The requirements for this program of study are effective beginning the semester shown above. If you began working on this program before the effective semester, you may not be affected by the changes. Consult with the program contact person or the department chair to determine your eligibility to complete the program under previous requirements.
The Natural Resources program provides instructional training necessary for technician level positions in natural resource and watershed management, resource protection, fish and wildlife, public safety, visitor information services, and maintenance. The program consists of 18 units of core requirements. Students then select one of three emphases: Forest Management, Watershed Management, or Parks & Recreation, and complete 9 units in the chosen emphasis.
The Natural Resources: Watershed Management Certificate of Achievement is designed to provide students with knowledge and skills related to the protection, restoration, and functions of watersheds. The focus of study will be on the "ecosystem" approach to watershed management and cooperation with other wildland users.
The work of a watershed management technician supports and compliments that of the professional watershed manager. Students completing the Watershed Management Certificate can expect to find jobs that involve entry level data collection for state and federal agencies and non profit watershed restoration and fisheries projects, development of watershed plans, conducting watershed education, and work as a river and field tech, watershed technician, fish and game biology field tech.
This program has been designed with the help of experts in the field of Watershed Management to fulfill the needs of employers. Employment has been mainly in governmental positions. However, jobs in the private consulting industry have been increasing.
Students who have completed the Watershed Management Competency Certificate have fulfilled a portion of the Natural Resources: Watershed Management Certificate of Achievement.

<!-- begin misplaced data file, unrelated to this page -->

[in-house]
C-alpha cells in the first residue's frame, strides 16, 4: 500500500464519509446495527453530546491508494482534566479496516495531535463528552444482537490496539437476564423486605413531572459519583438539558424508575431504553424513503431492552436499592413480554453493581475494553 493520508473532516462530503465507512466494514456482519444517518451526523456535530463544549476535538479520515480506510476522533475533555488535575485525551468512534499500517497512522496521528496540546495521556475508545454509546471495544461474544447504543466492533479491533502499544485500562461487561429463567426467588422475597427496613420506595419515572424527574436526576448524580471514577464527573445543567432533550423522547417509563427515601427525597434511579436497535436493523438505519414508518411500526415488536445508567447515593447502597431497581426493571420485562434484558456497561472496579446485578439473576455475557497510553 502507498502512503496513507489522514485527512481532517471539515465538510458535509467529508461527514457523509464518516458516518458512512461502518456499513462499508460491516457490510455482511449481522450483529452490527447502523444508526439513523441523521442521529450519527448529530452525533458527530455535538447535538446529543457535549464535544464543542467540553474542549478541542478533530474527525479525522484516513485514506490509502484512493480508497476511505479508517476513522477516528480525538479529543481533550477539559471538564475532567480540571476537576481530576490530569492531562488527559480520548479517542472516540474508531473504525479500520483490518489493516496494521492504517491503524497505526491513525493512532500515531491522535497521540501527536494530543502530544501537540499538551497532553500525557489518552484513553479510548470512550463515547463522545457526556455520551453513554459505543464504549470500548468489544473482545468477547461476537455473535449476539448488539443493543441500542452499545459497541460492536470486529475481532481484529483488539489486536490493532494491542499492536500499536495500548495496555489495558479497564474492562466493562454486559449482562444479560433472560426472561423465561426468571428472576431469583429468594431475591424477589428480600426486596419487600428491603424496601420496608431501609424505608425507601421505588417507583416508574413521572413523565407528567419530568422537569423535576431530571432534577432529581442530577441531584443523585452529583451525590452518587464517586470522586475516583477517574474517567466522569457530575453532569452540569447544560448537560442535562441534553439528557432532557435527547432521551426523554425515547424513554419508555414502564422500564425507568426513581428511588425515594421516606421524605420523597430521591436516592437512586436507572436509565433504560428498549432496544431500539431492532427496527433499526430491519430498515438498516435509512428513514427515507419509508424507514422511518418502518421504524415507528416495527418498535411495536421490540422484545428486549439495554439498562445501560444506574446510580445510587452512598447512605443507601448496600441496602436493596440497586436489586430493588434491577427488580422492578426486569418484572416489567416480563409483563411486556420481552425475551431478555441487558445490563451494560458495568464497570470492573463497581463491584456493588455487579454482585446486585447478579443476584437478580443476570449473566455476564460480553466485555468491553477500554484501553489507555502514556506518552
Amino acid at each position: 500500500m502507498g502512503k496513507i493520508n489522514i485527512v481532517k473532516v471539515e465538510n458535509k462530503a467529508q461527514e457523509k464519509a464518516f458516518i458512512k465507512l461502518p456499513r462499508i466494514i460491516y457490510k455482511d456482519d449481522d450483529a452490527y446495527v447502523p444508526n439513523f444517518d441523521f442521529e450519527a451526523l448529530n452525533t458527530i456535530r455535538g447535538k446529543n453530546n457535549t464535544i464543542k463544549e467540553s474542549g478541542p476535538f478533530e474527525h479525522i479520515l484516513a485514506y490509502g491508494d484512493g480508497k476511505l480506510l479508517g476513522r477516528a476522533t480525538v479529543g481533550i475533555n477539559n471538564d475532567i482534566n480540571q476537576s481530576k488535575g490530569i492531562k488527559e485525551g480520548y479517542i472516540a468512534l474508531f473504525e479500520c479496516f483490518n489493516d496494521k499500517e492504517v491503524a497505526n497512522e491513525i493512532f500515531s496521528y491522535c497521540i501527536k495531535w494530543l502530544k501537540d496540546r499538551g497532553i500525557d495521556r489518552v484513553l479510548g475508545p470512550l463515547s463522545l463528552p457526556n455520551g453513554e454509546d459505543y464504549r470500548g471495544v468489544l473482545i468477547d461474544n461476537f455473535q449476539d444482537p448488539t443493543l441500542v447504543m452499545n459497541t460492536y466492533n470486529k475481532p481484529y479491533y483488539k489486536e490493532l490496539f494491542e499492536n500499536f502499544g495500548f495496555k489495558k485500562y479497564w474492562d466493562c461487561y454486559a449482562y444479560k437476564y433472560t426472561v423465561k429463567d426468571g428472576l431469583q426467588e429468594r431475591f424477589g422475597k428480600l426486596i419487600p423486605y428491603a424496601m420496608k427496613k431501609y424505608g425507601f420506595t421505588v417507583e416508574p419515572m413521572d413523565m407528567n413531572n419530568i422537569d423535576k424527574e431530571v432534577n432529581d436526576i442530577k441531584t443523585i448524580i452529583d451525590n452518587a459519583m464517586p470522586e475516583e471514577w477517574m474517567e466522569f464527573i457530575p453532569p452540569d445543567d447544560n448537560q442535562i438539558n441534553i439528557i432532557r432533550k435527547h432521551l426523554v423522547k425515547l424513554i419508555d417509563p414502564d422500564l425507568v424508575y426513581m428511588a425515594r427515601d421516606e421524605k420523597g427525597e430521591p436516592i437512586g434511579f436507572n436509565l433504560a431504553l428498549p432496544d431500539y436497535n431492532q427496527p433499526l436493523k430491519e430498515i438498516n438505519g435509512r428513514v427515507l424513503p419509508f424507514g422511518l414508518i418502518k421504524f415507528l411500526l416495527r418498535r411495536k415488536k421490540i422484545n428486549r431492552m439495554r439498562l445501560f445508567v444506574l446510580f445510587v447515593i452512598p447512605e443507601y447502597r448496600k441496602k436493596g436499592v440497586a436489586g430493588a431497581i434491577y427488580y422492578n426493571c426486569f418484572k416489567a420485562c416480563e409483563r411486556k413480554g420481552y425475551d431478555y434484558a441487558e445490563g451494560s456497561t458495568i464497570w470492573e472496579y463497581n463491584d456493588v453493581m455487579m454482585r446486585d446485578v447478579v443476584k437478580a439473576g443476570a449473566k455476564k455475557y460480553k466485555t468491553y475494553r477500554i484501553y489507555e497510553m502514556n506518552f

Watershed technicians assist in data collection and flora and fauna inventory and watershed restoration projects. Typical duties relate to the compiling of technical data and entry into computer database systems. They may also develop watershed plans, conduct watershed education, or work as river and field technicians, watershed technicians, or fish and game biology field technicians.
This program of study is also available as an Associate degree
major option. Students wishing to move beyond the technician level are encouraged to pursue a four year degree in Forestry Hydrology, Fisheries Management, or other related sciences. For more information see the Agriculture Department
Program Student Learning Outcomes
Upon successful completion of this certificate, the student will be able to:
Recommended Course Sequence
- Identify and discuss the physical and biological processes of watersheds:
- Examine and identify fundamental concepts of the hydrologic cycle;
- Recommend principles for protection, management, and monitoring watersheds in California;
- Measure, monitor, and assess watershed health in North Coast and other regional streams;
- Identify and describe specific habitat factors limiting fish production;
- Identify, evaluate, and develop suitable restoration work plans; and
- Apply broad-based theories and applications in the watershed management field to solve problems and address issues in the profession.
It is important that students who are completing an Associate Degree and desire to transfer to a four-year institution meet with a counselor to plan their lower division coursework. While many majors at SRJC are intended to align with lower division major preparation required by California public universities, specific lower-division major requirements vary among individual campuses. See a counselor, visit the Transfer Center, and check Guides For Transfer in Specific Majors, and ASSIST to review transfer preparation guides for specific schools and majors.